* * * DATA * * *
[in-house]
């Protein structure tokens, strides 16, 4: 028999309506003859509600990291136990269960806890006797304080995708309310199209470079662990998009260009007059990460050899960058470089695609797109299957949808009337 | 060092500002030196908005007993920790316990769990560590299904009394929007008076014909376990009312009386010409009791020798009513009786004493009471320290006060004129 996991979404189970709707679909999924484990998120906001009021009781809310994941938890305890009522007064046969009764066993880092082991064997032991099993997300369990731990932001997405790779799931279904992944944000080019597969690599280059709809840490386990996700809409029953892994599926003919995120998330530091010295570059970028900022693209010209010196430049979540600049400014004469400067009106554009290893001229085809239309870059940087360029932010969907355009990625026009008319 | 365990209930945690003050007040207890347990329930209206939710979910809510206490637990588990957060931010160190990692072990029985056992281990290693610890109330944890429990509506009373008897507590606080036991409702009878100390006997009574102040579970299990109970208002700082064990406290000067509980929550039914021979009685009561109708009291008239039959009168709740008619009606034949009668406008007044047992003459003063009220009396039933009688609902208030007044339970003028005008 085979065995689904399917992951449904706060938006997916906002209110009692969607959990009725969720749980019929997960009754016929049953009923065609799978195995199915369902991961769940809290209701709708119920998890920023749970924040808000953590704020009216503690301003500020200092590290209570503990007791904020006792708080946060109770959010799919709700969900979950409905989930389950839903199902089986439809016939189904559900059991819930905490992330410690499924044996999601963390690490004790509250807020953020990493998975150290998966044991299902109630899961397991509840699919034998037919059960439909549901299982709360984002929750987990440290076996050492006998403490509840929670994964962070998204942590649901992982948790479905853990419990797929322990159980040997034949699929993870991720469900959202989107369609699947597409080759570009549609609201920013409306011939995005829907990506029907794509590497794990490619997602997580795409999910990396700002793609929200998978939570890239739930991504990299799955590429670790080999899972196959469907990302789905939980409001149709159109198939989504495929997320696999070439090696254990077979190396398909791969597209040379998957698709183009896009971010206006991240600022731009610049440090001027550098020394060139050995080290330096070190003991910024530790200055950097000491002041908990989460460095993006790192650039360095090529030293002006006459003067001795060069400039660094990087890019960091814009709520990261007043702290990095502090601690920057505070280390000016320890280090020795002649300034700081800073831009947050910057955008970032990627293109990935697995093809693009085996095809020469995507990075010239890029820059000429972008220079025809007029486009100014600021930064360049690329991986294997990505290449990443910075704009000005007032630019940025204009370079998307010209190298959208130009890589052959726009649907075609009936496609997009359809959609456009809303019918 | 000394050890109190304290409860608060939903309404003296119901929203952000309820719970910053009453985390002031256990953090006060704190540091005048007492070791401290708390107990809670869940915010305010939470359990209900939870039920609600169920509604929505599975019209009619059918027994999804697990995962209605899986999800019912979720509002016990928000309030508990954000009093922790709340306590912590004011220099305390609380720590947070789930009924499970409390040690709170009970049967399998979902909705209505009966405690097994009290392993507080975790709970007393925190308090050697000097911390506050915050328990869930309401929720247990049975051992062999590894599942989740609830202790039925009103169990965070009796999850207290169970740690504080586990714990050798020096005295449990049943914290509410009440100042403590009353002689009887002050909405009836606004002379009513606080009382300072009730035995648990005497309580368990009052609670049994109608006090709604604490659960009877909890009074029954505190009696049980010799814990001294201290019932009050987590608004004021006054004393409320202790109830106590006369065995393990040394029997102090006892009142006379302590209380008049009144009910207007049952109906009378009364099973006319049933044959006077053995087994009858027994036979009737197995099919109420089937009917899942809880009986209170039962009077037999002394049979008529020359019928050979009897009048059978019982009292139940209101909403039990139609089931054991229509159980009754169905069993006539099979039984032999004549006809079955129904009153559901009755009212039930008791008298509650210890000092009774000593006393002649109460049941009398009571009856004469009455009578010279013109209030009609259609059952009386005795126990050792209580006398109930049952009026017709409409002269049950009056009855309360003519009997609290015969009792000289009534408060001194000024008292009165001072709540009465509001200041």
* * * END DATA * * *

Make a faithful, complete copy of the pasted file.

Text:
[in-house]
């Protein structure tokens, strides 16, 4: 028999309506003859509600990291136990269960806890006797304080995708309310199209470079662990998009260009007059990460050899960058470089695609797109299957949808009337 | 060092500002030196908005007993920790316990769990560590299904009394929007008076014909376990009312009386010409009791020798009513009786004493009471320290006060004129 996991979404189970709707679909999924484990998120906001009021009781809310994941938890305890009522007064046969009764066993880092082991064997032991099993997300369990731990932001997405790779799931279904992944944000080019597969690599280059709809840490386990996700809409029953892994599926003919995120998330530091010295570059970028900022693209010209010196430049979540600049400014004469400067009106554009290893001229085809239309870059940087360029932010969907355009990625026009008319 | 365990209930945690003050007040207890347990329930209206939710979910809510206490637990588990957060931010160190990692072990029985056992281990290693610890109330944890429990509506009373008897507590606080036991409702009878100390006997009574102040579970299990109970208002700082064990406290000067509980929550039914021979009685009561109708009291008239039959009168709740008619009606034949009668406008007044047992003459003063009220009396039933009688609902208030007044339970003028005008 085979065995689904399917992951449904706060938006997916906002209110009692969607959990009725969720749980019929997960009754016929049953009923065609799978195995199915369902991961769940809290209701709708119920998890920023749970924040808000953590704020009216503690301003500020200092590290209570503990007791904020006792708080946060109770959010799919709700969900979950409905989930389950839903199902089986439809016939189904559900059991819930905490992330410690499924044996999601963390690490004790509250807020953020990493998975150290998966044991299902109630899961397991509840699919034998037919059960439909549901299982709360984002929750987990440290076996050492006998403490509840929670994964962070998204942590649901992982948790479905853990419990797929322990159980040997034949699929993870991720469900959202989107369609699947597409080759570009549609609201920013409306011939995005829907990506029907794509590497794990490619997602997580795409999910990396700002793609929200998978939570890239739930991504990299799955590429670790080999899972196959469907990302789905939980409001149709159109198939989504495929997320696999070439090696254990077979190396398909791969597209040379998957698709183009896009971010206006991240600022731009610049440090001027550098020394060139050995080290330096070190003991910024530790200055950097000491002041908990989460460095993006790192650039360095090529030293002006006459003067001795060069400039660094990087890019960091814009709520990261007043702290990095502090601690920057505070280390000016320890280090020795002649300034700081800073831009947050910057955008970032990627293109990935697995093809693009085996095809020469995507990075010239890029820059000429972008220079025809007029486009100014600021930064360049690329991986294997990505290449990443910075704009000005007032630019940025204009370079998307010209190298959208130009890589052959726009649907075609009936496609997009359809959609456009809303019918 | 000394050890109190304290409860608060939903309404003296119901929203952000309820719970910053009453985390002031256990953090006060704190540091005048007492070791401290708390107990809670869940915010305010939470359990209900939870039920609600169920509604929505599975019209009619059918027994999804697990995962209605899986999800019912979720509002016990928000309030508990954000009093922790709340306590912590004011220099305390609380720590947070789930009924499970409390040690709170009970049967399998979902909705209505009966405690097994009290392993507080975790709970007393925190308090050697000097911390506050915050328990869930309401929720247990049975051992062999590894599942989740609830202790039925009103169990965070009796999850207290169970740690504080586990714990050798020096005295449990049943914290509410009440100042403590009353002689009887002050909405009836606004002379009513606080009382300072009730035995648990005497309580368990009052609670049994109608006090709604604490659960009877909890009074029954505190009696049980010799814990001294201290019932009050987590608004004021006054004393409320202790109830106590006369065995393990040394029997102090006892009142006379302590209380008049009144009910207007049952109906009378009364099973006319049933044959006077053995087994009858027994036979009737197995099919109420089937009917899942809880009986209170039962009077037999002394049979008529020359019928050979009897009048059978019982009292139940209101909403039990139609089931054991229509159980009754169905069993006539099979039984032999004549006809079955129904009153559901009755009212039930008791008298509650210890000092009774000593006393002649109460049941009398009571009856004469009455009578010279013109209030009609259609059952009386005795126990050792209580006398109930049952009026017709409409002269049950009056009855309360003519009997609290015969009792000289009534408060001194000024008292009165001072709540009465509001200041």